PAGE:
Beside them ICS were very much interested in pushing their upcoming line of GBB pistols – I’d seen word on the net and an interview with their CEO at their headquarters in Northern Taichung (Taiwan’s ‘second city’ – halfway down the island and a major tech and industrial centre like HsinChu where I’m based) that they wanted to make a shift back towards their original roots years back in GBB guns, seeing as the market is shifting that way again with the spread of GBB Pistols and more recently SMGs and carbines or assault rifles and the prevalence of CO2 or HPA conversions – ‘once you’ve had blowback you’ll never go back’.
Their new ‘Black Leopard Eye’ is quite an interesting foray into the GBB Pistol market – the last few years have seen a great diversification in models available and custom or even fantasy/ airsoft only designs of pistols and SMGs which aren’t necessarily based on real steel counterparts, or are otherwise choices departing from the more mainstream Glock, Beretta, HK, Browning core models. I imagine the BLE is another in a long line of these – a very comfortable and solidly built pistol, I was having a play and empty firing their two tone version with a khaki/ sand polymer frame and black top slide – it resembles the love child of an XDM, FN Tactical and USP Compact and all in all felt very well put together and comfortable to handle and use with a very crisp recoil mechanism akin to the KWA USP Compact with their System 7, in terms of stroke and operational feel.
ICS are definitely pushing ahead with interesting developments - I was gifted their new entire line-up catalogue as well as a complimentary baseball cap – but elsewhere on their stand was a new MARS M4 cracked open with its internals proudly on show – their Modern Assault Rifle System apparently seeks to bridge the gap in some retailer’s markets for high end CNC machined receivers and barrel assemblies combined with more advanced in built MOSFET and programmable systems out of the box, still featuring their own brand of split gearbox which enables ease of maintenance or power amendments to suit indoor or outdoor site usage with ease.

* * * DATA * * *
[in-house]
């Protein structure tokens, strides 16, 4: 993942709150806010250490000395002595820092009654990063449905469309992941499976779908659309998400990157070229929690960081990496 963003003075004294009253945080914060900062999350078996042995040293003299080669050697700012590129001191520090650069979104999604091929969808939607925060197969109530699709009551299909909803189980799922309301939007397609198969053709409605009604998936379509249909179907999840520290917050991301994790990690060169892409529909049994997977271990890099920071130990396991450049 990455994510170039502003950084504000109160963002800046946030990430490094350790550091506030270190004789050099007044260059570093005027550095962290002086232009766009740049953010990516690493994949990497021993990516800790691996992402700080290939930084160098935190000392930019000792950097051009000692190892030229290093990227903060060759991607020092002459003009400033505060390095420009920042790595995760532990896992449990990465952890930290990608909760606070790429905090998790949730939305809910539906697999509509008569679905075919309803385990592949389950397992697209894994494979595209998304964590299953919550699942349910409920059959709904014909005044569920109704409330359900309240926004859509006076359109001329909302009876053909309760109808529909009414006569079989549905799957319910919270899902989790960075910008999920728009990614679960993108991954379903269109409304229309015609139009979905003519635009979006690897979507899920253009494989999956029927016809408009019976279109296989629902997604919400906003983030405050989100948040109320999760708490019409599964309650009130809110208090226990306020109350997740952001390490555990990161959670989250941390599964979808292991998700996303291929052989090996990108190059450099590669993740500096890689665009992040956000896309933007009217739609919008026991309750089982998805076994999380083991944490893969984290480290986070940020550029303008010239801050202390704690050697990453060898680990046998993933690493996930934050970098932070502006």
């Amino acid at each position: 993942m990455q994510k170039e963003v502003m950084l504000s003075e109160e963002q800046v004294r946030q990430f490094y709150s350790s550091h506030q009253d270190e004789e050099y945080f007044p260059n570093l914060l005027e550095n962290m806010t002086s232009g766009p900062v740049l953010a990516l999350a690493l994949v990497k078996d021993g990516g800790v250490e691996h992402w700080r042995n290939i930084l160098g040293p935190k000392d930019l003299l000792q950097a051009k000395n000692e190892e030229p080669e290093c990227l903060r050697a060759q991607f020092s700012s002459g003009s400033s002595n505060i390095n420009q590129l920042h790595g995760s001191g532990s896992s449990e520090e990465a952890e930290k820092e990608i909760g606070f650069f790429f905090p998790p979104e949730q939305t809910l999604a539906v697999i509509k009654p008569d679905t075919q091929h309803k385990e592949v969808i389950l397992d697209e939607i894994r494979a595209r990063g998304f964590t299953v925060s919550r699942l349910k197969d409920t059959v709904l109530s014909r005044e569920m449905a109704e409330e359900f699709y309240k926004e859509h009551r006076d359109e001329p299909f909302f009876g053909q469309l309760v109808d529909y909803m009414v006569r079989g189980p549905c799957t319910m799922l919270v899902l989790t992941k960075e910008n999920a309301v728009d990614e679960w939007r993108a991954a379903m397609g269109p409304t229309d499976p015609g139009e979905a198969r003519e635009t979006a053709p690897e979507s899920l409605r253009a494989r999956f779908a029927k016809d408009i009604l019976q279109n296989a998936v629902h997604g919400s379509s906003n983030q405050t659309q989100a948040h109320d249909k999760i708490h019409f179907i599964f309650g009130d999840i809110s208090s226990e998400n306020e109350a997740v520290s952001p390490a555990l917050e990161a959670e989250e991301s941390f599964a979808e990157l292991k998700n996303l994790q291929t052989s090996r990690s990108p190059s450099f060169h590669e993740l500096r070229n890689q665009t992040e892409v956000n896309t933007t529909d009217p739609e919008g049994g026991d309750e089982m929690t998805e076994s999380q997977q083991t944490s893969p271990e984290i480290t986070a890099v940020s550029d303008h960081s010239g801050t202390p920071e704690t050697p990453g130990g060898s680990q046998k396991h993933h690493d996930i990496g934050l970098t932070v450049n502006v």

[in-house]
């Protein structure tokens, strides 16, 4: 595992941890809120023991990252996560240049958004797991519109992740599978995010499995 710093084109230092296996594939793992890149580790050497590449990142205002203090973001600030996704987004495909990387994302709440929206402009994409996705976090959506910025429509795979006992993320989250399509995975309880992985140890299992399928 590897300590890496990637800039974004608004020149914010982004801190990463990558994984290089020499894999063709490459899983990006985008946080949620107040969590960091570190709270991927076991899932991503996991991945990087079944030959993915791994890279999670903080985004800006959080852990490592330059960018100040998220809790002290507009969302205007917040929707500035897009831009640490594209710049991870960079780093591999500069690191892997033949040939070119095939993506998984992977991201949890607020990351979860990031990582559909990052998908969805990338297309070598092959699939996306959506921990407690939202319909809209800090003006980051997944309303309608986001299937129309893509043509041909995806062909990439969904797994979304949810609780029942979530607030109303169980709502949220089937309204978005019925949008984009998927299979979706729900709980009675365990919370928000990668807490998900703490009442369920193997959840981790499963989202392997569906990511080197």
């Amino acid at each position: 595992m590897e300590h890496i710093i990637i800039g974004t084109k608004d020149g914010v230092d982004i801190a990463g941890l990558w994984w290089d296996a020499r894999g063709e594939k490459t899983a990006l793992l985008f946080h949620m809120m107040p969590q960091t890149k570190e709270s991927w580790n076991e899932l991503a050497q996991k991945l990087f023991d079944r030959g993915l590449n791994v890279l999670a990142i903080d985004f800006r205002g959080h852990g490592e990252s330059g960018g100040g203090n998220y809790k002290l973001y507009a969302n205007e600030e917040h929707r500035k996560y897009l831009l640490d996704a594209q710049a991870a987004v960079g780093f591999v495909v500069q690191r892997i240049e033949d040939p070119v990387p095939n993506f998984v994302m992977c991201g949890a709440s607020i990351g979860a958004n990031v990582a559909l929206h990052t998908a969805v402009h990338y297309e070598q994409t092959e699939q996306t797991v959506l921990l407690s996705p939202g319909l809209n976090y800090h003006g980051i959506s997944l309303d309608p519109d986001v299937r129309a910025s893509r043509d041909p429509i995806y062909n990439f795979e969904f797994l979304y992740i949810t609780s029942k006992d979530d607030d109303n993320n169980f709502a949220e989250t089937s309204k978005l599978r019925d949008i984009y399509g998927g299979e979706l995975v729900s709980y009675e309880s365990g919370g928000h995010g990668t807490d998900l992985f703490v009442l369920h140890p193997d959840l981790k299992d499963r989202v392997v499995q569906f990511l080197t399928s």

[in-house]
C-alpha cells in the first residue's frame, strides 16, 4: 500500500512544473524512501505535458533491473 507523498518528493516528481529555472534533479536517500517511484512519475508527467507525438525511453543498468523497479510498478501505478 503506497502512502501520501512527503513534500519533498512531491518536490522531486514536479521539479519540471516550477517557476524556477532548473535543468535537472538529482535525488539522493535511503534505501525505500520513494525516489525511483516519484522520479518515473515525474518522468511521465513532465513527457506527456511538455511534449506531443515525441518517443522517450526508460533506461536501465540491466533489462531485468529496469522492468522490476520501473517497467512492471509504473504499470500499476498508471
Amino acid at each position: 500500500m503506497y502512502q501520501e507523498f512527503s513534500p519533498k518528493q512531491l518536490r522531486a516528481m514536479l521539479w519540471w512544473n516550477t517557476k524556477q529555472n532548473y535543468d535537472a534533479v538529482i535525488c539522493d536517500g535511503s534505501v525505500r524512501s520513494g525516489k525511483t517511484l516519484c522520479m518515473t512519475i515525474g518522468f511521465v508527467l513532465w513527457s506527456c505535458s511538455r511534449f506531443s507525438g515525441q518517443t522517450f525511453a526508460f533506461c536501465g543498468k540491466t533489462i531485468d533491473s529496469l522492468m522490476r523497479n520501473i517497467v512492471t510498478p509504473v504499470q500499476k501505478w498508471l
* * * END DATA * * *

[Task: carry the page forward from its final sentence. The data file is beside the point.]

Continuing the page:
Further around the show and again just in front of the main stage were Show Guns Hong Kong. I had a wander past them earlier in the day and a brief glance at their custom wares, but it was only when I stopped by again for a more in-depth chat with their sales manager Corey that I realised what I had stumbled on. SGHK Turn out exceptionally detailed CNC machined all in-house produced replicas for the collectible/skirmish market overlap – their pieces are very nicely put together and detailed; the centrepiece in this case being their ‘Kingsman’ Tokarev TT30 as featured in the films; with their own brand of custom/ in-house built under-barrel miniature shotgun shell launcher, complete with reloadable shells for close encounters.
Besides their functional replicas, including some highly detailed Browning 1911’s with intricately carved grips, they also had some Rapid Prototyped concepts on display – the Russian APS underwater assault rifle with its distinctive double magazine design, as well as a totally custom GBB SMG based on the G5 frame but taking it even more extreme in terms of bullpup configuration than the existing SRU (also Taiwan based) Rapid Prototyped/Manufactured range of bullpups and custom guns already do. It looked like a cross between an Aliens Pulse rifle and a P90 or PDR of sorts – using the assault rifle magazine itself as a pistol grip.
Finally to the other side at the very back left of the arena were APS – with a large enclosed display complete with digital firing range setup to try your hand at, as well as a variety of AEGs, GBB Pistols and Gas shell ejecting shotguns on display. I gave the firing range a go and was nailing all the targets with single shots until I realised the magazine was a hi-cap and wasn’t wound fully on – it’s been a long time since I’ve used a dirty wheelie winder magazine! – that’s my excuse and I’m sticking to it.
Besides the retailer/manufacturer displays there were showgirls performing and then showcasing some of the company’s front line gun models as well as re-enactor groups and a ‘fashion show’ style parade of various loadout impressions which obviously had a lot of thought and detail put into them. Novritsch was also up on stage going through his SSG24 sniper rifle and a bit of personal history and thanks to the international community for their support and letting him be such a jammy git and make a living out of jetting around the world shooting people and promoting our collective hobby and industry. Not that I’m at all bitter or jealous, handsome bastard! 😉